In this sense, when Merav Michaeli employs “feminist” language, she plays the same role that Rosa Parks did against racial segregation when she refused to accept the traditional practice that black people must sit in the back of the bus. Today, Parks’ protest is taken for granted, but this was not the case during Parks’ time. What Meirav Michaeli is doing should be done by the formal education system in the State of Israel.

As for murder in Arab society, a simple statistical comparison shows the inconceivable gap in Israeli media’s lack of coverage of murders in the Arab society, compared to the widely covered murders in the Jewish society. In addition, it is outrageous that most of the murders in Arab society have not been solved by the police. This fact stands out when compared to the rate of solved cases in Jewish society. This disparity must be addressed and corrected.

The leaders of the Arab society, from Ayman Odeh to Mansour Abbas, repeatedly emphasize and acknowledge how important this issue is to the country’s Arab citizens. The pleas from 20 percent of the country’s population, however, receive partial attention only when the government needs them to form a coalition, and is in need of their votes.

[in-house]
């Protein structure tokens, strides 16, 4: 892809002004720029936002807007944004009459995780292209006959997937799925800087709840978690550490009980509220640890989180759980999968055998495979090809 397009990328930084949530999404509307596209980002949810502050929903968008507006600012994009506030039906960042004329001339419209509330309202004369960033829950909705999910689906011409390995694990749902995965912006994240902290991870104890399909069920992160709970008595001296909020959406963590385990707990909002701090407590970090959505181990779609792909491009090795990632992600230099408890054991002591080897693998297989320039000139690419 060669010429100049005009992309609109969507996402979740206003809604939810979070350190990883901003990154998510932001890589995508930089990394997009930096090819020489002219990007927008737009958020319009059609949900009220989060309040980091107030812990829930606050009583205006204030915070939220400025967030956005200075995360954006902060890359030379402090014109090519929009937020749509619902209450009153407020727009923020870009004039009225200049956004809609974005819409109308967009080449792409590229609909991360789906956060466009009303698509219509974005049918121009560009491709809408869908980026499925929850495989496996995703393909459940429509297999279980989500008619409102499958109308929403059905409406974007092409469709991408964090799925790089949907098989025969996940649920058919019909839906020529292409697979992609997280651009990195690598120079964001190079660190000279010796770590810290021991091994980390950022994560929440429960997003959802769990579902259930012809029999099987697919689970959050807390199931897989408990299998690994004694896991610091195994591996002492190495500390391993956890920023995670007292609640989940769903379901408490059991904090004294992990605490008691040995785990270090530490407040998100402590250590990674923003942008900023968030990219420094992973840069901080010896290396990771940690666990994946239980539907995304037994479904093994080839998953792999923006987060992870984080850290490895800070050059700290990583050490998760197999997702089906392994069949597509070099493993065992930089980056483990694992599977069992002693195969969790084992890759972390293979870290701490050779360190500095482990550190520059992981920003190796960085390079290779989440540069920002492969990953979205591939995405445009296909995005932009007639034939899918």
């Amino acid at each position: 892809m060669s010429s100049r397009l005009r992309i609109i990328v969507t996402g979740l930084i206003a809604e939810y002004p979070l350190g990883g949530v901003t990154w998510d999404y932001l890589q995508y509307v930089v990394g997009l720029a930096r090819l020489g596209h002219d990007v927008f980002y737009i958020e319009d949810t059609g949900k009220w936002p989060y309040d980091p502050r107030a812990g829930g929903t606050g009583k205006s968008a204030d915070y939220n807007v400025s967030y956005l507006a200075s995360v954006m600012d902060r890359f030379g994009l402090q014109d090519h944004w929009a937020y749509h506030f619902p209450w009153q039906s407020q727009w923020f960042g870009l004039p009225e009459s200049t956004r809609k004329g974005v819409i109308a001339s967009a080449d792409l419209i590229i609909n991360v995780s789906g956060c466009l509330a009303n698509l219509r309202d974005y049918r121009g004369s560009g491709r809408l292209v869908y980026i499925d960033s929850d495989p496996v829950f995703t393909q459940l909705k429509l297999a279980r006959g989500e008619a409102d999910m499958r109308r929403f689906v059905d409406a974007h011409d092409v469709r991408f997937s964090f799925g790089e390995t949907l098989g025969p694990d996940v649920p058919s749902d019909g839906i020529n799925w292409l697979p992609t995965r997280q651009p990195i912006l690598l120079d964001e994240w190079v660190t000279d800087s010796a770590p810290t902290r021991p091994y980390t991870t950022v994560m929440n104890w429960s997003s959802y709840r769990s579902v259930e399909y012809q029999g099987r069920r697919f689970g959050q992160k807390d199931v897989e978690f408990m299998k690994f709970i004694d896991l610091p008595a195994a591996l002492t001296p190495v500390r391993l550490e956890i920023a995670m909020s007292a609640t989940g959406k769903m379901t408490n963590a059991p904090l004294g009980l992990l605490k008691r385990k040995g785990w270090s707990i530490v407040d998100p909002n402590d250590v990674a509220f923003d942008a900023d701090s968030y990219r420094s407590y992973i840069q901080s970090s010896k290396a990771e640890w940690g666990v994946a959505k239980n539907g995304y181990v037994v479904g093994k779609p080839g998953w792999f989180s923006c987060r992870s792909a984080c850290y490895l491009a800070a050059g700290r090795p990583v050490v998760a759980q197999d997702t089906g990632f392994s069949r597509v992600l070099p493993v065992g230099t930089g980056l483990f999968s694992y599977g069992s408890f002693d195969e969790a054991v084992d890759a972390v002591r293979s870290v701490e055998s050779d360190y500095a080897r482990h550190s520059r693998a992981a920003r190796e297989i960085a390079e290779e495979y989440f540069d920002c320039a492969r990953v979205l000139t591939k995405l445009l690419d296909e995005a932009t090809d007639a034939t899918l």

In both cases, nothing short of a revolution is required in terms of investment of resources. The solutions for curbing violence against women and Arabs will come from reforming and utilizing education and technology.

Lily Ben-Ami, the sister of the late Michal Sala who was murdered by her husband, founded the Michal Sala Forum, which promotes innovative technological solutions for preventing violence against women, and for preventing tragedies like the one experienced by her sister. Using technology in the Arab sector can help dramatically as well.